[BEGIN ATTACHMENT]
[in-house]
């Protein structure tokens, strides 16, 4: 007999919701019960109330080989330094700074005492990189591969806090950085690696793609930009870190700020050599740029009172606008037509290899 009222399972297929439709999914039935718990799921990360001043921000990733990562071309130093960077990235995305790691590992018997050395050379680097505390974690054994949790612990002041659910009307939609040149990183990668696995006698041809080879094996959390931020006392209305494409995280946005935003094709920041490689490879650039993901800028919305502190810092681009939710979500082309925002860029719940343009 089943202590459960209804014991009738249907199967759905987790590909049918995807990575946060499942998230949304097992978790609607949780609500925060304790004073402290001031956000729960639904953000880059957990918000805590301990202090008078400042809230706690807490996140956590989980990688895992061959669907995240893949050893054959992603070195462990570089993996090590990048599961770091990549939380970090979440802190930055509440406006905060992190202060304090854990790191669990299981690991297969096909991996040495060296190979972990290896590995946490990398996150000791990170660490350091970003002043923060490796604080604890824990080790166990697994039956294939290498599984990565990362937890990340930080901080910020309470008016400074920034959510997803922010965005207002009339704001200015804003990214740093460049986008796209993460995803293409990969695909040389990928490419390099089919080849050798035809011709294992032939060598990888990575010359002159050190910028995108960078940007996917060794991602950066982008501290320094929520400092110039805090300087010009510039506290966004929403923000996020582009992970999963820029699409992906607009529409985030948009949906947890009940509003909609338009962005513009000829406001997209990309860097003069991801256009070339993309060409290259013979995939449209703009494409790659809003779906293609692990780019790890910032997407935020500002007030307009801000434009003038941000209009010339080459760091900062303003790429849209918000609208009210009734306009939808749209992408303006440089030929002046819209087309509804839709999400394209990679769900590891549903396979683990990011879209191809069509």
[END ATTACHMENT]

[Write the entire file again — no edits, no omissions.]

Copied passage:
[in-house]
């Protein structure tokens, strides 16, 4: 007999919701019960109330080989330094700074005492990189591969806090950085690696793609930009870190700020050599740029009172606008037509290899 009222399972297929439709999914039935718990799921990360001043921000990733990562071309130093960077990235995305790691590992018997050395050379680097505390974690054994949790612990002041659910009307939609040149990183990668696995006698041809080879094996959390931020006392209305494409995280946005935003094709920041490689490879650039993901800028919305502190810092681009939710979500082309925002860029719940343009 089943202590459960209804014991009738249907199967759905987790590909049918995807990575946060499942998230949304097992978790609607949780609500925060304790004073402290001031956000729960639904953000880059957990918000805590301990202090008078400042809230706690807490996140956590989980990688895992061959669907995240893949050893054959992603070195462990570089993996090590990048599961770091990549939380970090979440802190930055509440406006905060992190202060304090854990790191669990299981690991297969096909991996040495060296190979972990290896590995946490990398996150000791990170660490350091970003002043923060490796604080604890824990080790166990697994039956294939290498599984990565990362937890990340930080901080910020309470008016400074920034959510997803922010965005207002009339704001200015804003990214740093460049986008796209993460995803293409990969695909040389990928490419390099089919080849050798035809011709294992032939060598990888990575010359002159050190910028995108960078940007996917060794991602950066982008501290320094929520400092110039805090300087010009510039506290966004929403923000996020582009992970999963820029699409992906607009529409985030948009949906947890009940509003909609338009962005513009000829406001997209990309860097003069991801256009070339993309060409290259013979995939449209703009494409790659809003779906293609692990780019790890910032997407935020500002007030307009801000434009003038941000209009010339080459760091900062303003790429849209918000609208009210009734306009939808749209992408303006440089030929002046819209087309509804839709999400394209990679769900590891549903396979683990990011879209191809069509």